Salvatorian Life in the United States

In late May, Salvatorian General Superior Sister Edith Bramberger came to the U.S. from Rome along with Sister Marion Etzel, who also serves on the international leadership team, or Generalate.  In this blog post, they reflect on their experiences with our sisters’ communities across the country.

We arrived from Rome two days before Memorial Day. Two days later, we started our visitation with a meeting with the provincial team. We then enjoyed a hearty Memorial Day holiday, complete with the joy of being together at SSR, a good party and time to informally visit with the sisters of the Milwaukee area. Warm greetings we received upon our arrival will be long remembered!


In order to understand the reality of the USA sisters who live and minister in various settings and their different experiences of Salvatorian Family, we began our journey. Arriving in Huntsville, Ala. we learned about the heritage of the parish and your many years of service in the Deep South where Catholics are few. We learned about the importance of the Salvatorian Family in the lives of the sisters and also about the Catholic school where the sisters have served for many years. Here, Sisters Joan Wagner and Jean Marie Hauk live with the fact that they will leave next year after more than 60 years of service. We appreciate their deliberate decision to let go, knowing that their many friends will miss their presence. The sisters are planning ahead so that all opportunities will be taken to say farewell with grace and peace.

Traveling westward to Phoenix, we immediately felt the spirituality of the desert. Sisters Georgene Faust and Leticia Regala prepared well for our visit and presented us with lists of their ministries. Some of these ministries include assisting people who are uninsured or underinsured with their medical needs, prison ministry and assisting deportees from Mexico. Our sisters remain close to the people and engage in a variety of spiritual and corporal works of mercy.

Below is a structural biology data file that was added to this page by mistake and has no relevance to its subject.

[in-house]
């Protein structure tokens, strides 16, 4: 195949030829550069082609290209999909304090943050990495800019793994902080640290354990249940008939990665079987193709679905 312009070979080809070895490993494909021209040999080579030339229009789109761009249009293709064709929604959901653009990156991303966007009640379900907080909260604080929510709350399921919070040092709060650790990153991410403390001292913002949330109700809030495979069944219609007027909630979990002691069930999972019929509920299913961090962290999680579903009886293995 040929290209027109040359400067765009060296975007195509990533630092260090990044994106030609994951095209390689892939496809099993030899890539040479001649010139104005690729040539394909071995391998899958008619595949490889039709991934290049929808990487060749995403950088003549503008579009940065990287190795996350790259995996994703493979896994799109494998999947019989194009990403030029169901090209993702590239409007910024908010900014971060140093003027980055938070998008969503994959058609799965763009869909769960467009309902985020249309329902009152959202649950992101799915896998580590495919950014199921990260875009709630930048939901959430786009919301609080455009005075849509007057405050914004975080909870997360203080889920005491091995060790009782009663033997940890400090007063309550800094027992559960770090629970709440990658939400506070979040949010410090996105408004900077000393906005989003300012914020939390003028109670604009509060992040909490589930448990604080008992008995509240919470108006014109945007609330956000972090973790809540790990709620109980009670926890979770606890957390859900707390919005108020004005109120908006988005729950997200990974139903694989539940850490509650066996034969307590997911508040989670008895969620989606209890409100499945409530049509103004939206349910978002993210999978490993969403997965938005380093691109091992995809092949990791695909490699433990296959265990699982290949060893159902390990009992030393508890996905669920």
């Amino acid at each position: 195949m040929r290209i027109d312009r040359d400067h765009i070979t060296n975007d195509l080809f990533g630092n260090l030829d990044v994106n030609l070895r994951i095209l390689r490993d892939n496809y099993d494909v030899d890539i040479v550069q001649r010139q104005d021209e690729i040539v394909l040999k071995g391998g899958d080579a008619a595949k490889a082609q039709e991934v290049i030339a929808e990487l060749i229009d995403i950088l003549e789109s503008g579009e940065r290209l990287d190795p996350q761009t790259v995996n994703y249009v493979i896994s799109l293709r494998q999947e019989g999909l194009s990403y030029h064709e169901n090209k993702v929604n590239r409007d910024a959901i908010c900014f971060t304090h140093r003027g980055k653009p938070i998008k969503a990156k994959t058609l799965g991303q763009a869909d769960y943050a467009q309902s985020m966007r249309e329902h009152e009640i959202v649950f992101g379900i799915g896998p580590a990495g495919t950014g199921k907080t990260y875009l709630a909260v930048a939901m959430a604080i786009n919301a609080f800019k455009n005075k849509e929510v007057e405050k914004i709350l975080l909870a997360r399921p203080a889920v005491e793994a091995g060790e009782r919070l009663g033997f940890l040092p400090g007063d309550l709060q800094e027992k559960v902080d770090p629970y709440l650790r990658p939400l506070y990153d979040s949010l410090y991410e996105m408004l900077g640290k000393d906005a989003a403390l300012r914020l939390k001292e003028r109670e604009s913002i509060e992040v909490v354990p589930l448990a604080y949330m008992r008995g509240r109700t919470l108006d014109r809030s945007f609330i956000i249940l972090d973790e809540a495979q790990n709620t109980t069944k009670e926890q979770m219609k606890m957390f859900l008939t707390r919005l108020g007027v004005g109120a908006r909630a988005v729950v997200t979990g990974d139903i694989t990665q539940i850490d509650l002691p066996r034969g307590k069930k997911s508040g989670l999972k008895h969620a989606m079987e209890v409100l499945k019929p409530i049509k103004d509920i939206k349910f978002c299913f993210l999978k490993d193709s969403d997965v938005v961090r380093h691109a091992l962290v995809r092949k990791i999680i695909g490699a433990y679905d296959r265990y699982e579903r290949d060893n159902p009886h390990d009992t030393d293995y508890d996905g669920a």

In Tucson, we visited Jordan Ministry and Southwest Medical Aid, Salvatorian Family ministries that have evolved in the last twenty years. Sisters Liz Christensen, Bernice Smith and Jane Eschweiler have served in various ways including spiritual direction and administrative tasks, among other works. We also enjoyed a social event with Lay Salvatorians and women religious from other communities who are well-known to our sisters in Tucson. We celebrated Trinity Sunday at the Salvatorian parish Most Holy Trinity.

In Sacramento, Calif., we saw the continuing efforts to promote awareness of anti human trafficking at Divine Savior Catholic Church, a Salvatorian parish. Also, the anti human trafficking newsletter, legislative efforts, and leadership in the national organization U.S. Catholic Sisters Against Human Trafficking, thanks to Sisters Sheila Novak and Jean Schafer. We enjoyed another wonderful social event with members of the other branches of the Salvatorian Family.  At that event, we also met the married couple who, after discernment, were departing for their new ministry at the Southwest Medical Aid in Tucson.